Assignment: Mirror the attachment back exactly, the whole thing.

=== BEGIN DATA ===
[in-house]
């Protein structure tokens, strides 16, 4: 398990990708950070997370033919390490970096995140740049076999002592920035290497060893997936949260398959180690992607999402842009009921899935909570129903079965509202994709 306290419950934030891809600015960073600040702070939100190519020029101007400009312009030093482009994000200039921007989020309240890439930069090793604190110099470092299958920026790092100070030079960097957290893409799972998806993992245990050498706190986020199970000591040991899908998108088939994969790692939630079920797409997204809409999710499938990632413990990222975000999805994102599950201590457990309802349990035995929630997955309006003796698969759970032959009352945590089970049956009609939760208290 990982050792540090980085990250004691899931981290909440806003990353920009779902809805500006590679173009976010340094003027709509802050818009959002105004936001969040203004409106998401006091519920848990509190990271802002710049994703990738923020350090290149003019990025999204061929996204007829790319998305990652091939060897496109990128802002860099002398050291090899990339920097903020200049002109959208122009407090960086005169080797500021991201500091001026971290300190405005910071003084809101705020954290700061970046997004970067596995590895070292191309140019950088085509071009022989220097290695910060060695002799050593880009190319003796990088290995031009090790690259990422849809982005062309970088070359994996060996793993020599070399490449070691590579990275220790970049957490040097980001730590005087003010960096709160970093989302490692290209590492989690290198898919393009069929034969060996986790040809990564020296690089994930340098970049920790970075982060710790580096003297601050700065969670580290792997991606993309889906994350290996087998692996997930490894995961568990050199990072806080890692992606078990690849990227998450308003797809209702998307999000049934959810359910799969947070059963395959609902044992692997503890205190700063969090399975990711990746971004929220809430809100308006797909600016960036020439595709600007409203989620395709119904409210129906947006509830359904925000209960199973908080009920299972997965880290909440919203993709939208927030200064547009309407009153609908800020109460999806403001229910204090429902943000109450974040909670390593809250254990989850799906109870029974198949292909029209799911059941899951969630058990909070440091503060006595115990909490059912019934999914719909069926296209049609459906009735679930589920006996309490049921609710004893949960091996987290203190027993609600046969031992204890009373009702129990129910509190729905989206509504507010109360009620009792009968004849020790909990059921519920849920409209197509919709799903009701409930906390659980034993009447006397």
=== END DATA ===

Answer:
[in-house]
């Protein structure tokens, strides 16, 4: 398990990708950070997370033919390490970096995140740049076999002592920035290497060893997936949260398959180690992607999402842009009921899935909570129903079965509202994709 306290419950934030891809600015960073600040702070939100190519020029101007400009312009030093482009994000200039921007989020309240890439930069090793604190110099470092299958920026790092100070030079960097957290893409799972998806993992245990050498706190986020199970000591040991899908998108088939994969790692939630079920797409997204809409999710499938990632413990990222975000999805994102599950201590457990309802349990035995929630997955309006003796698969759970032959009352945590089970049956009609939760208290 990982050792540090980085990250004691899931981290909440806003990353920009779902809805500006590679173009976010340094003027709509802050818009959002105004936001969040203004409106998401006091519920848990509190990271802002710049994703990738923020350090290149003019990025999204061929996204007829790319998305990652091939060897496109990128802002860099002398050291090899990339920097903020200049002109959208122009407090960086005169080797500021991201500091001026971290300190405005910071003084809101705020954290700061970046997004970067596995590895070292191309140019950088085509071009022989220097290695910060060695002799050593880009190319003796990088290995031009090790690259990422849809982005062309970088070359994996060996793993020599070399490449070691590579990275220790970049957490040097980001730590005087003010960096709160970093989302490692290209590492989690290198898919393009069929034969060996986790040809990564020296690089994930340098970049920790970075982060710790580096003297601050700065969670580290792997991606993309889906994350290996087998692996997930490894995961568990050199990072806080890692992606078990690849990227998450308003797809209702998307999000049934959810359910799969947070059963395959609902044992692997503890205190700063969090399975990711990746971004929220809430809100308006797909600016960036020439595709600007409203989620395709119904409210129906947006509830359904925000209960199973908080009920299972997965880290909440919203993709939208927030200064547009309407009153609908800020109460999806403001229910204090429902943000109450974040909670390593809250254990989850799906109870029974198949292909029209799911059941899951969630058990909070440091503060006595115990909490059912019934999914719909069926296209049609459906009735679930589920006996309490049921609710004893949960091996987290203190027993609600046969031992204890009373009702129990129910509190729905989206509504507010109360009620009792009968004849020790909990059921519920849920409209197509919709799903009701409930906390659980034993009447006397």